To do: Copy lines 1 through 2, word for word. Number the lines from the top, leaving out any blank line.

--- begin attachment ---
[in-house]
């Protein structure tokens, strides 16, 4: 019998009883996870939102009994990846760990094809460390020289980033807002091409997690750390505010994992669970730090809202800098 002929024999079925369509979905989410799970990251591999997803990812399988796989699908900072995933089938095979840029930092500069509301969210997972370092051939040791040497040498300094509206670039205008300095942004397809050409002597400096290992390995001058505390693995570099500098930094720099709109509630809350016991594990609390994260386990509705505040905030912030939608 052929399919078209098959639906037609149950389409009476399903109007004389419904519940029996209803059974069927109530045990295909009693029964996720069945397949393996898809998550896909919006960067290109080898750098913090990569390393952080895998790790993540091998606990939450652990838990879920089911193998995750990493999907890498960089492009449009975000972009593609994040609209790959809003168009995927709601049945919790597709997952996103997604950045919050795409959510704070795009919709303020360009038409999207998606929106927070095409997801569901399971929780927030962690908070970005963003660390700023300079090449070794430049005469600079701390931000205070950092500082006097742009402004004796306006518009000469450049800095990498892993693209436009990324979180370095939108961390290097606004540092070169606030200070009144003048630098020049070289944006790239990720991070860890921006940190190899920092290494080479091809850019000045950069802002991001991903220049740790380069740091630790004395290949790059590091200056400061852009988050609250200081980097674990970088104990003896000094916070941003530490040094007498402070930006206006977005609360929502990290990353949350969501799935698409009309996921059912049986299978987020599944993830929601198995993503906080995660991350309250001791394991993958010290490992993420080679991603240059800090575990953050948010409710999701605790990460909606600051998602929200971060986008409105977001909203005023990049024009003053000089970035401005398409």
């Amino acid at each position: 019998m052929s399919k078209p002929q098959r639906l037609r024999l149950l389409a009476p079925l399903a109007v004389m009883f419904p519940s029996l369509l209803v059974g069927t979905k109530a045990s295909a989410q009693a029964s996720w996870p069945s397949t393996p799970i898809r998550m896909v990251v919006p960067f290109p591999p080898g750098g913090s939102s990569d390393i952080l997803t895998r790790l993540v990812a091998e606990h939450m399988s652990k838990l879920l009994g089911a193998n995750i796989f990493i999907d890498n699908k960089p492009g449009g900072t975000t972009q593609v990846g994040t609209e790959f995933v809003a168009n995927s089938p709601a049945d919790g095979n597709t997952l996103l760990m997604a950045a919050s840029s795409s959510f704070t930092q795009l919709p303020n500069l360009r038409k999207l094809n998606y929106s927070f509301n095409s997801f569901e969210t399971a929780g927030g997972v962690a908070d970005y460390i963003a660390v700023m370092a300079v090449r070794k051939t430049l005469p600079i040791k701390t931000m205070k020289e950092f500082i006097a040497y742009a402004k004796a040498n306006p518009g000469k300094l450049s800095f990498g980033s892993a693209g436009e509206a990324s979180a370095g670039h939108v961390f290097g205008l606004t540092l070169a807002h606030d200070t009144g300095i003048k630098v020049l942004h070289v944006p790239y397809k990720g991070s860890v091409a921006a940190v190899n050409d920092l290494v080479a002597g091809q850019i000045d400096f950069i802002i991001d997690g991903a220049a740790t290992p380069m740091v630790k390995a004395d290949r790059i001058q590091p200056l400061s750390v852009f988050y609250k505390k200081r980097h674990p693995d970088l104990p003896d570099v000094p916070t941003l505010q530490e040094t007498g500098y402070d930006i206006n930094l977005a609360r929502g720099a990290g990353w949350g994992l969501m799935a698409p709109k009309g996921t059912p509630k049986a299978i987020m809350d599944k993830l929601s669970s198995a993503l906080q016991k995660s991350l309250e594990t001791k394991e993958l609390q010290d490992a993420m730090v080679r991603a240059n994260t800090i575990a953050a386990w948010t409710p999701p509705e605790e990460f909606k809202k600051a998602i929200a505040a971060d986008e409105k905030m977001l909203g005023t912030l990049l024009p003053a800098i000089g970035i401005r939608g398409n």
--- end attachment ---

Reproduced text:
[in-house]
């Protein structure tokens, strides 16, 4: 019998009883996870939102009994990846760990094809460390020289980033807002091409997690750390505010994992669970730090809202800098 002929024999079925369509979905989410799970990251591999997803990812399988796989699908900072995933089938095979840029930092500069509301969210997972370092051939040791040497040498300094509206670039205008300095942004397809050409002597400096290992390995001058505390693995570099500098930094720099709109509630809350016991594990609390994260386990509705505040905030912030939608 052929399919078209098959639906037609149950389409009476399903109007004389419904519940029996209803059974069927109530045990295909009693029964996720069945397949393996898809998550896909919006960067290109080898750098913090990569390393952080895998790790993540091998606990939450652990838990879920089911193998995750990493999907890498960089492009449009975000972009593609994040609209790959809003168009995927709601049945919790597709997952996103997604950045919050795409959510704070795009919709303020360009038409999207998606929106927070095409997801569901399971929780927030962690908070970005963003660390700023300079090449070794430049005469600079701390931000205070950092500082006097742009402004004796306006518009000469450049800095990498892993693209436009990324979180370095939108961390290097606004540092070169606030200070009144003048630098020049070289944006790239990720991070860890921006940190190899920092290494080479091809850019000045950069802002991001991903220049740790380069740091630790004395290949790059590091200056400061852009988050609250200081980097674990970088104990003896000094916070941003530490040094007498402070930006206006977005609360929502990290990353949350969501799935698409009309996921059912049986299978987020599944993830929601198995993503906080995660991350309250001791394991993958010290490992993420080679991603240059800090575990953050948010409710999701605790990460909606600051998602929200971060986008409105977001909203005023990049024009003053000089970035401005398409």